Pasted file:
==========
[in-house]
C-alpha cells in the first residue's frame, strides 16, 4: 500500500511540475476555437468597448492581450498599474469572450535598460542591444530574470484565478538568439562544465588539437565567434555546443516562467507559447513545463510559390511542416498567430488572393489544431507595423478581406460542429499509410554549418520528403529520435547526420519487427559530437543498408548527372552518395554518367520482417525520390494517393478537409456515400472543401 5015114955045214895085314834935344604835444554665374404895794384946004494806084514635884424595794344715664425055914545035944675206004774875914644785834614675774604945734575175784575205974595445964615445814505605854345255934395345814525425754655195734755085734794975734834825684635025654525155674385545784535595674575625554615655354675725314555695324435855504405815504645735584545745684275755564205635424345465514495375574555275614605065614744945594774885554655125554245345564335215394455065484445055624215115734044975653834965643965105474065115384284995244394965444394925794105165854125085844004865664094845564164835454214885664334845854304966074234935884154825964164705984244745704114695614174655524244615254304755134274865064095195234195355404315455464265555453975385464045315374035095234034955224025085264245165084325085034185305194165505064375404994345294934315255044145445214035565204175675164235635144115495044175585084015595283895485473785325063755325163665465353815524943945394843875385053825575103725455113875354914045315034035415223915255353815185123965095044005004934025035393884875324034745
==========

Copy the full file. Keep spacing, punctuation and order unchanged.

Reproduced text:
[in-house]
C-alpha cells in the first residue's frame, strides 16, 4: 500500500511540475476555437468597448492581450498599474469572450535598460542591444530574470484565478538568439562544465588539437565567434555546443516562467507559447513545463510559390511542416498567430488572393489544431507595423478581406460542429499509410554549418520528403529520435547526420519487427559530437543498408548527372552518395554518367520482417525520390494517393478537409456515400472543401 5015114955045214895085314834935344604835444554665374404895794384946004494806084514635884424595794344715664425055914545035944675206004774875914644785834614675774604945734575175784575205974595445964615445814505605854345255934395345814525425754655195734755085734794975734834825684635025654525155674385545784535595674575625554615655354675725314555695324435855504405815504645735584545745684275755564205635424345465514495375574555275614605065614744945594774885554655125554245345564335215394455065484445055624215115734044975653834965643965105474065115384284995244394965444394925794105165854125085844004865664094845564164835454214885664334845854304966074234935884154825964164705984244745704114695614174655524244615254304755134274865064095195234195355404315455464265555453975385464045315374035095234034955224025085264245165084325085034185305194165505064375404994345294934315255044145445214035565204175675164235635144115495044175585084015595283895485473785325063755325163665465353815524943945394843875385053825575103725455113875354914045315034035415223915255353815185123965095044005004934025035393884875324034745